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Purple wood sedge

There are precious few people who write about sedges. That's because there aren't many people who know anything about them. Even many an experienced botanist shuns sedges, as there are so many and sometimes it seems that they all look alike. If one looks at sheer numbers, the sedges do present a stiff learning curve. In Ohio, over 160 species in just one genus - Carex - have been found.

Despite the relative lack of interest in sedges, this group plays a very important role in ecology. They stabilize soil and streambanks, form large animal-rich colonies, provide food, and not least, offer enriched aesthetics in our various habitats.

Below is some photos and info on one of our showiest woodland sedges.

A dry sun-soaked roadbank high on a ridge in Shawnee State Forest. The roadsides, which mimic natural blow-down openings in the forest, harbor all manner of interesting plants. But exposure means everything. A south-facing exposure that is often baked and sere harbors an entirely different set of flora than does a cool, shady and much moister north-facing bank. The one above sports a profusion of birdfoot violet, Viola pedata, and also is home to sedges such as oak sedge, Carex albicans, and clustered sedge, C. umbellata.


Here's the birdfoot violet, just to ensure that this post has some botanical eye candy.


This roadbank, only a mile or so away from the other, is utterly different. It sits at midslope on the hillside, and is much cooler and shadier. The soil is richer and more mesic (moist), and the plants that grow here are very different than on the sunny birdfoot violet slope. You can see some scattered tufts of greenery - those plants are our target subject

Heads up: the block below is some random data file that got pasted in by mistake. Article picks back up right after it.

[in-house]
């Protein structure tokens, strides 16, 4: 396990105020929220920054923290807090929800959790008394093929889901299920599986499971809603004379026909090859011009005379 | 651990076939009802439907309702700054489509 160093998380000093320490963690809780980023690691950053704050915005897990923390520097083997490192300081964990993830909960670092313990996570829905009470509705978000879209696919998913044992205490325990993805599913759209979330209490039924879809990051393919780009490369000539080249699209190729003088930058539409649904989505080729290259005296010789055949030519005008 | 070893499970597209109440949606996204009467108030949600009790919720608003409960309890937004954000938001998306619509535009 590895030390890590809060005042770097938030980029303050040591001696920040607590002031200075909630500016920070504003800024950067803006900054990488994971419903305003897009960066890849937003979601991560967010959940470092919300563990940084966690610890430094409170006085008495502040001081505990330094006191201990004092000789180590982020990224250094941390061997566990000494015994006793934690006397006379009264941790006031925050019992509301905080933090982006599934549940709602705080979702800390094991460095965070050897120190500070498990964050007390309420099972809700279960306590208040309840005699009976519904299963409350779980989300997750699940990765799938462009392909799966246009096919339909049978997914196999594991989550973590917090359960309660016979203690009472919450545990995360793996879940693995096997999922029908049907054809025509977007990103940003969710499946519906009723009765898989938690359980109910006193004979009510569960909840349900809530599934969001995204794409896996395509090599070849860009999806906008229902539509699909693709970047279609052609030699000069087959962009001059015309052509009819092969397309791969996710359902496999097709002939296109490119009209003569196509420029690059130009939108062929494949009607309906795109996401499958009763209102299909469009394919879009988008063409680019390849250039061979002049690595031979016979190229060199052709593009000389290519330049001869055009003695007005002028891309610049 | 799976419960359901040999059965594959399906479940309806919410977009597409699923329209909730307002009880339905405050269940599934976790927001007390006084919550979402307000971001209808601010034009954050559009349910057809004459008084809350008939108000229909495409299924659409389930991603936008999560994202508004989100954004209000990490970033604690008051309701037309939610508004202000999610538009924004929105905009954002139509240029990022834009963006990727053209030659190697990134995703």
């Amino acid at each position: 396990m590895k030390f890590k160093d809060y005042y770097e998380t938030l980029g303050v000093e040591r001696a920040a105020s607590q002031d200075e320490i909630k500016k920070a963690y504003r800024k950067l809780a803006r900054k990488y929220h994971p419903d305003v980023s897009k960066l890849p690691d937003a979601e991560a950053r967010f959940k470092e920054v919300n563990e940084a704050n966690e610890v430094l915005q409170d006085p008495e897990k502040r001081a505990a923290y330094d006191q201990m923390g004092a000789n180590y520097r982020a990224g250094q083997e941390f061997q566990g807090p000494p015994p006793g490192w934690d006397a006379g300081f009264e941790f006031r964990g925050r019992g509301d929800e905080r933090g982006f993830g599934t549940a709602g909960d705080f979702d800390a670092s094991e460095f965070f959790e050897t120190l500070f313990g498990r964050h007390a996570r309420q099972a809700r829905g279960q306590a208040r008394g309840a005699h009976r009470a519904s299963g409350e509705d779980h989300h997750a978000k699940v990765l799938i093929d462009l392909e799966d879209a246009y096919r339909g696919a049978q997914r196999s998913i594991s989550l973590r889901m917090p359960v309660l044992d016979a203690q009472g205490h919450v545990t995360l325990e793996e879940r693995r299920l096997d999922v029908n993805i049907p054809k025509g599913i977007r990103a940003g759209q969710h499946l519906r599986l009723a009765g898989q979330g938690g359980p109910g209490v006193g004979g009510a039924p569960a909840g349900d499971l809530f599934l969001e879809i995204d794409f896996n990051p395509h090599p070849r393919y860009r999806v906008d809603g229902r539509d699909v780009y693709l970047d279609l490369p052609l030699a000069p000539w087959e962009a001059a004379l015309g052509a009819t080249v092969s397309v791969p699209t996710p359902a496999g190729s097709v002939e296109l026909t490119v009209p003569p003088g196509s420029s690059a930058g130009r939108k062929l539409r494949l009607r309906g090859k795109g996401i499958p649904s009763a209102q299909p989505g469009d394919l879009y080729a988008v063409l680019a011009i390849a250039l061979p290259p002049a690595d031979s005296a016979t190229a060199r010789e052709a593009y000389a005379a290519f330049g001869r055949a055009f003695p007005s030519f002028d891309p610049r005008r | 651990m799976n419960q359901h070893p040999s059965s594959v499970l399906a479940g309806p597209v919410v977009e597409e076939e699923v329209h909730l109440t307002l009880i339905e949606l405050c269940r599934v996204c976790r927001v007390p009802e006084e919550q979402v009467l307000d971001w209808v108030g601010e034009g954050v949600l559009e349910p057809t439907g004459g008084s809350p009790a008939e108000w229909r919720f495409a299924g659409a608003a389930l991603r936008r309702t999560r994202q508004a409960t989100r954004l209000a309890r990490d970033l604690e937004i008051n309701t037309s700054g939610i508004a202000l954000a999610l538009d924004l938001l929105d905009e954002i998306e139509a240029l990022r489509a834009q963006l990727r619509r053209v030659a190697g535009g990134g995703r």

Ah, a pleasing sight indeed. This is a luxuriant tussock of purple wood sedge, Carex purpurifera, one of my very favorite sedges. I've shown this one to many people for their first time, and folks invariably react favorably to the plant. Even from afar, it's got a good look: thick tussocks of pale blue-green foliage, with long graceful culms jutting forth. Adding further allure is the fact that purple wood sedge is rare in Ohio. It is listed as threatened, and only known from a limited area of Adams and Scioto counties, although I think someone has found it in one or two other spots in recent years.


Here's how it got its name. The basal sheaths, or lower portions of the plant, are heavily infused with anthocyanins that paint the sedge a wonderfully rich purple color. To help bring order to the enormous Carex genus, it is divided into sections comprised of like species. Purple wood sedge belongs to Section laxiflorae, a group of about 25 species that are found almost exclusively in the forests of eastern North America. Some new species have been discovered in this group in the past few decades and others probably await discovery.


Sedges are probably noticed and commented on the most early in their growth cycle, as now is when the male flower spikes are copiously beset with conspicuous stamens. As it is these staminate spikes, or male flowers, that often protrude the furthest from the sedge's tussock, they draw one's eye to the plant.




Not yet quite mature, this slender spike holds the sedge's fruit, which are known as perigynia. The perigynia are slender and ellipsoid, and spaced rather widely. Each holds a small bony seed called an achene, which will later drop to the soil. Many fruits of sedges are probably carted off by ants; these insects are probably important dispersers of woodland sedges.


If you are at Flora-Quest and on one of my trips, you'll probably get to see the beautiful purple wood sedge firsthand.


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